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Every Picture Tells a Story

George Washington’s Cook (traditionally identified as Hercules) poses for a portrait by Gilbert Stuart










“You know, the White House is really modeled after a plantation big house.” Walter Scheib, White House executive chef.

Not Just an Ordinary Picture

In the mid 1700s, you had to be a pretty big wig to have your likeness recorded on canvas by the most heralded portrait painter of the Revolutionary war period, for Stuart Gilbert usually reserved his artistic efforts, for aristocrats. So how this black man, dressed in cook’s attire rate such an honor?

Turns out the man in the picture is  a cook, called Hercules, so named because of his large size at birth. Hercules Posey was born a slave in Virginia and when purchased by George Washington in 1767 at age 14, Hercules was first employed as a ferryman.

Hercules Is Promoted

As George Washington’s newly acquired slave, it did not take long the young man to advance to position of head cook on the Mt. Vernon plantation. In Colonial times, a cook was a demanding position, for the worker had to be adept at cooking over an open fire and maneuvering large pots of boiling water, as well as handling large carcasses of meat. Hercules large size and superior strength made him the best qualified person for the job.

the first president of the United States lived in this modest Philadelphia home






The Washingtons Move to Philadelphia

When George Washington was elected first president of the United States in 1787, Philadelphia was the nation’s capitol, as Washington had not even been built yet. At first, President Washington tried employing several white chefs to work a very demanding job that required feeding the numerous guests that frequently gathered at the presidential residence.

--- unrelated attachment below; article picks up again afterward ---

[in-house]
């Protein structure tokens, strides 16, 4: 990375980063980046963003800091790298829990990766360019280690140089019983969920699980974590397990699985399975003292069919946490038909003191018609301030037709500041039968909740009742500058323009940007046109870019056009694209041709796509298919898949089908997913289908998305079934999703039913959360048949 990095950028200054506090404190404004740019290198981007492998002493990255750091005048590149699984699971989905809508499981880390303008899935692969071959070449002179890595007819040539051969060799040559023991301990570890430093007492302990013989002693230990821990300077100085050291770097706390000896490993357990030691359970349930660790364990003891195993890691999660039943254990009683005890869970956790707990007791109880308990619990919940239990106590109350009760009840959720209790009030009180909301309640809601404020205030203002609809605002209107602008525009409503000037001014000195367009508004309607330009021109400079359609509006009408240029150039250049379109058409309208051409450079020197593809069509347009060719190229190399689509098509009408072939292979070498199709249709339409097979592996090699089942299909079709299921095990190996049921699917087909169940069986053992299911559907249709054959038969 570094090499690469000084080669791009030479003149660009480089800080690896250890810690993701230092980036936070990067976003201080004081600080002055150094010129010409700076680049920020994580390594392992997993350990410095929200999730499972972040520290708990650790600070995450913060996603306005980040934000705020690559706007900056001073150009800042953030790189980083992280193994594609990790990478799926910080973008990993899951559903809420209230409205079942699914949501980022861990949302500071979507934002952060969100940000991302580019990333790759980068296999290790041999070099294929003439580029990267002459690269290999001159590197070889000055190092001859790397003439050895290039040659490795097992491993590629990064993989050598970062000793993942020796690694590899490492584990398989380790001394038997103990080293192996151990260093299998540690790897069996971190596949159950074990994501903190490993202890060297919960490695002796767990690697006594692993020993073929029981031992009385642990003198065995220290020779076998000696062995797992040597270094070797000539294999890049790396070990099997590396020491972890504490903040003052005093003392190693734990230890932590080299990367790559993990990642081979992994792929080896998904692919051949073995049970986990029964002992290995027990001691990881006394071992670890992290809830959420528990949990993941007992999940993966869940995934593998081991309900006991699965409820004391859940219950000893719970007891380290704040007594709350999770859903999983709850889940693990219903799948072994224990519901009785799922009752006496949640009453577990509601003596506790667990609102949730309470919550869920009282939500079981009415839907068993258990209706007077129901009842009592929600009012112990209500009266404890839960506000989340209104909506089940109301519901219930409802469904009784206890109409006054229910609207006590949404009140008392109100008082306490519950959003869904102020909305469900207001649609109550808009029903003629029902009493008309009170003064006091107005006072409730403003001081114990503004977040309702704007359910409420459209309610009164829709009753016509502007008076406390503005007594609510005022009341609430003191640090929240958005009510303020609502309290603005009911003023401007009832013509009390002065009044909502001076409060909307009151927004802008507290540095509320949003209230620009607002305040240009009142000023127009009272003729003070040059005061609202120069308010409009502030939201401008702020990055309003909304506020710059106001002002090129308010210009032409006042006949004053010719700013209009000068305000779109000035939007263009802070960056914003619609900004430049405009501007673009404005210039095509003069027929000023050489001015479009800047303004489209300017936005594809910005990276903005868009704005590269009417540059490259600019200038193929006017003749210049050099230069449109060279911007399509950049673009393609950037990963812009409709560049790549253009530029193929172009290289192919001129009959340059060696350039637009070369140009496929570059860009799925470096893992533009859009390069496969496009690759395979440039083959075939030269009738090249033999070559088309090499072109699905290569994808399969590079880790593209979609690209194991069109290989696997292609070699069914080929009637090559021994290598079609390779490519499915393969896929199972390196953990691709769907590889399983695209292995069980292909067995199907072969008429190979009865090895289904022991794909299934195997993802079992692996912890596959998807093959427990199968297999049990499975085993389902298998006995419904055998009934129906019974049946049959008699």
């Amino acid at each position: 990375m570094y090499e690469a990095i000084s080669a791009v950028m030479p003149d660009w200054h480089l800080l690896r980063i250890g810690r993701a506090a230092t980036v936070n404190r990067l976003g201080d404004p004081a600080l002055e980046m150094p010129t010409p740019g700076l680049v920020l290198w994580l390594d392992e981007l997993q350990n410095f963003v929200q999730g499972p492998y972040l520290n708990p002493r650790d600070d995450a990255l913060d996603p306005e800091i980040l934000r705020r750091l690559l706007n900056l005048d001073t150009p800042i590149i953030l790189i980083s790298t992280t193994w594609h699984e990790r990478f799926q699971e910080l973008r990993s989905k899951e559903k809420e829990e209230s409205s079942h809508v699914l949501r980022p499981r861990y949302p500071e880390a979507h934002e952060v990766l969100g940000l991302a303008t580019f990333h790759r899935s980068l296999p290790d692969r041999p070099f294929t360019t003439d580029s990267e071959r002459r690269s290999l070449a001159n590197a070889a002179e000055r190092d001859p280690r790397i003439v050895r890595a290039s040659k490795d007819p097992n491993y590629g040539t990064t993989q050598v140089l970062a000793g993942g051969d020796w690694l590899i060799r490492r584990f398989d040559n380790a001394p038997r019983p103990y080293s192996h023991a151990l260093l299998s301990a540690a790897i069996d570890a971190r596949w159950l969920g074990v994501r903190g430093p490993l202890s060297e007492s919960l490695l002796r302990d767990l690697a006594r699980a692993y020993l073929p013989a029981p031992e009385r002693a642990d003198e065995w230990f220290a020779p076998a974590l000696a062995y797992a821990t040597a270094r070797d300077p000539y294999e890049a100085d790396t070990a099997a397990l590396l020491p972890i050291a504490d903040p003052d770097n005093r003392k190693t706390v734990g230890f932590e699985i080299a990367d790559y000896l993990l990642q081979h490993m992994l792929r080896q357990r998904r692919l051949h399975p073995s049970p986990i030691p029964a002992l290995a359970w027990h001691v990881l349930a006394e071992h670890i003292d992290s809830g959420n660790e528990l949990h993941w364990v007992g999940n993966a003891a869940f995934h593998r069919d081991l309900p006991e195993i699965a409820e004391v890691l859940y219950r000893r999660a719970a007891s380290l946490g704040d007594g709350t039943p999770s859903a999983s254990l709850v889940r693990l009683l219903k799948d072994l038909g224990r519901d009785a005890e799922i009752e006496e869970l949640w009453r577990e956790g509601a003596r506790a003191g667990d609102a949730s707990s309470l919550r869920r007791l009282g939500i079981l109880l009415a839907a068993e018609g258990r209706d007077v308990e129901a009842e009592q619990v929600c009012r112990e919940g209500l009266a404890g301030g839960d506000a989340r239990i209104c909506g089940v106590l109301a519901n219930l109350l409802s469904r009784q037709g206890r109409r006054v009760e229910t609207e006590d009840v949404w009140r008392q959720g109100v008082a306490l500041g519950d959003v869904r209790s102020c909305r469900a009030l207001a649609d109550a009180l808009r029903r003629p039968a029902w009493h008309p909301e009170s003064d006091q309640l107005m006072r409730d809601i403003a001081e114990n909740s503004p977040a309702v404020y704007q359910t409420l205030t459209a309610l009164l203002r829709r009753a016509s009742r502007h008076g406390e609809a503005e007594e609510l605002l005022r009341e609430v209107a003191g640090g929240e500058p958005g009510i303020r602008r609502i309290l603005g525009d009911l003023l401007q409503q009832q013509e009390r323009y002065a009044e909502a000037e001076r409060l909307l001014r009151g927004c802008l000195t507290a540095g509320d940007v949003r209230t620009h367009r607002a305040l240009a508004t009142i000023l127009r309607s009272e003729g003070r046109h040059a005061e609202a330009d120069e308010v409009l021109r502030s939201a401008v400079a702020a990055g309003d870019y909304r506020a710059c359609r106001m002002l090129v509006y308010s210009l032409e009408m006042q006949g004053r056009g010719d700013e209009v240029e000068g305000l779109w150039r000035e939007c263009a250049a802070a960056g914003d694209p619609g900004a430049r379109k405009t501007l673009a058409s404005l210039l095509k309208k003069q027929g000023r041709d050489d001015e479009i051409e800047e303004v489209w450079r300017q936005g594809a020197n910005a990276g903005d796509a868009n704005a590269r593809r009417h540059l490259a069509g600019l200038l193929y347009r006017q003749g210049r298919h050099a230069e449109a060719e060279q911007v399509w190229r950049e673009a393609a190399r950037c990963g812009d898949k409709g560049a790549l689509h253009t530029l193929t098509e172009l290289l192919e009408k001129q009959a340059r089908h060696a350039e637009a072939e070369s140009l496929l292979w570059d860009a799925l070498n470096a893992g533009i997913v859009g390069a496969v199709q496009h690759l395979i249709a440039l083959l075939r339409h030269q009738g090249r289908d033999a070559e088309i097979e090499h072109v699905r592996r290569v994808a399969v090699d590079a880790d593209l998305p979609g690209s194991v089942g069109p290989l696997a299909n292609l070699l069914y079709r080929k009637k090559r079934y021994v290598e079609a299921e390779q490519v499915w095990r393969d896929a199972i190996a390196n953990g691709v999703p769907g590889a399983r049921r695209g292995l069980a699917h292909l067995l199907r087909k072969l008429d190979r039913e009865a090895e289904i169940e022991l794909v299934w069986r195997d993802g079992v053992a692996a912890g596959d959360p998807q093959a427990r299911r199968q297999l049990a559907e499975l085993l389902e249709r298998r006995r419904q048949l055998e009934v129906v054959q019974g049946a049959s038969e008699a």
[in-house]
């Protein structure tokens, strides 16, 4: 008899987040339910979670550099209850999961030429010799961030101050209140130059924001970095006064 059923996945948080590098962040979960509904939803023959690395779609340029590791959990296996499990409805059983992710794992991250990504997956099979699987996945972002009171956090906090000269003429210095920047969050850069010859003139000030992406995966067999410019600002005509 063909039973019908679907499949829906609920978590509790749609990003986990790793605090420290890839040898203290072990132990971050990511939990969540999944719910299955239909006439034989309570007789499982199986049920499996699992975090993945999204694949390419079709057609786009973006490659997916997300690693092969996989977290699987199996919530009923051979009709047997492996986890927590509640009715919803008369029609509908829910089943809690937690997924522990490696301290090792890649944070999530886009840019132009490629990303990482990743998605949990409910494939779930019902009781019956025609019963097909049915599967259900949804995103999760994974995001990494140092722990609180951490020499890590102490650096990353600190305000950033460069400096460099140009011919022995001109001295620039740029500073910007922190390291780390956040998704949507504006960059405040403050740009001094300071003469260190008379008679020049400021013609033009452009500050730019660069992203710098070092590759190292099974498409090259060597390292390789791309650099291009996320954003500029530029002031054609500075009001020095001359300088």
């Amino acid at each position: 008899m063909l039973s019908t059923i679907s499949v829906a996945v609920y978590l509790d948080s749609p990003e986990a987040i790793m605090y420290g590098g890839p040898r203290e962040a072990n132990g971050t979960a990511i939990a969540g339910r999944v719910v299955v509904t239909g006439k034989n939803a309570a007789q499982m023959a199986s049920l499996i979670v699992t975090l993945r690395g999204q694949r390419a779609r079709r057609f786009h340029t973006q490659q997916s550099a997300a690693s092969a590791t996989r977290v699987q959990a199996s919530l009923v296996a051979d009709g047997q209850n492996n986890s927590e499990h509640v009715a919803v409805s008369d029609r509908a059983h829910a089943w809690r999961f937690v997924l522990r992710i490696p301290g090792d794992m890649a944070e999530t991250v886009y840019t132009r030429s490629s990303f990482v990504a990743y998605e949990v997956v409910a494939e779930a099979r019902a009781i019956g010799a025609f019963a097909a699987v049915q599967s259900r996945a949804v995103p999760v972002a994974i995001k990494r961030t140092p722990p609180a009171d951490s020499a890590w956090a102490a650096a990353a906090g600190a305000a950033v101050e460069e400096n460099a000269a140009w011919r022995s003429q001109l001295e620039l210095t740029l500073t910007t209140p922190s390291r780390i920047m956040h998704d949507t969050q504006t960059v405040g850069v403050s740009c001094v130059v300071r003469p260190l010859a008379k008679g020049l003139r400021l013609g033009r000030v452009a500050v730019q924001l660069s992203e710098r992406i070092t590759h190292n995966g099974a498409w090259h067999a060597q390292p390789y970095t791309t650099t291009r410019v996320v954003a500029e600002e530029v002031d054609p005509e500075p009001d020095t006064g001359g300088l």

Hercules took to the task with ease and with his superb culinary skills, the talented cook soon became the talk of the town. George W. was so pleased with his new chef that he allowed Hercules to roam the town, when not busy in the president’s kitchen and he was even allowed to sell leftover fixings on the street. Hercules was so successful in this endeavor that soon he became one of the best-dressed men in the city of brotherly love, eventually having his likeness preserved in oils by Stuart Gilbert.

Not the End of the Story

When the Washington family, returned to their Potomac home, Hercules also went there too, after all he was still a slave. According to modern-day historians, Hercules did not take well to his return to Ole Virginia. As punishment, Hercules was forced to work in the fields instead of the plantation kitchen, where he had risen to celebrity status. Finally, after improving his behavior, Hercules was placed back in the kitchen as chef. But then on February 22, 1797 during the midst of George’s birthday party, Hercules ran away from the Mt. Vernon estate and despite the best efforts of George and Martha he never returned.

“a blue coat with a velvet collar, a pair of fancy knee-breeches, and shoes with extravagant silver buckles. Thus attired, with a cocked hat upon his head and a gold-headed cane in his hand, he strutted up and down among the beaux and belles until the stroke of the clock reminded him that he must hurry off to the kitchen and prepare the evening meal.”   Frances Hodgson Burnett

P.S. For info on George Washington and his Runaway Slaves check out my article on Owlcation.

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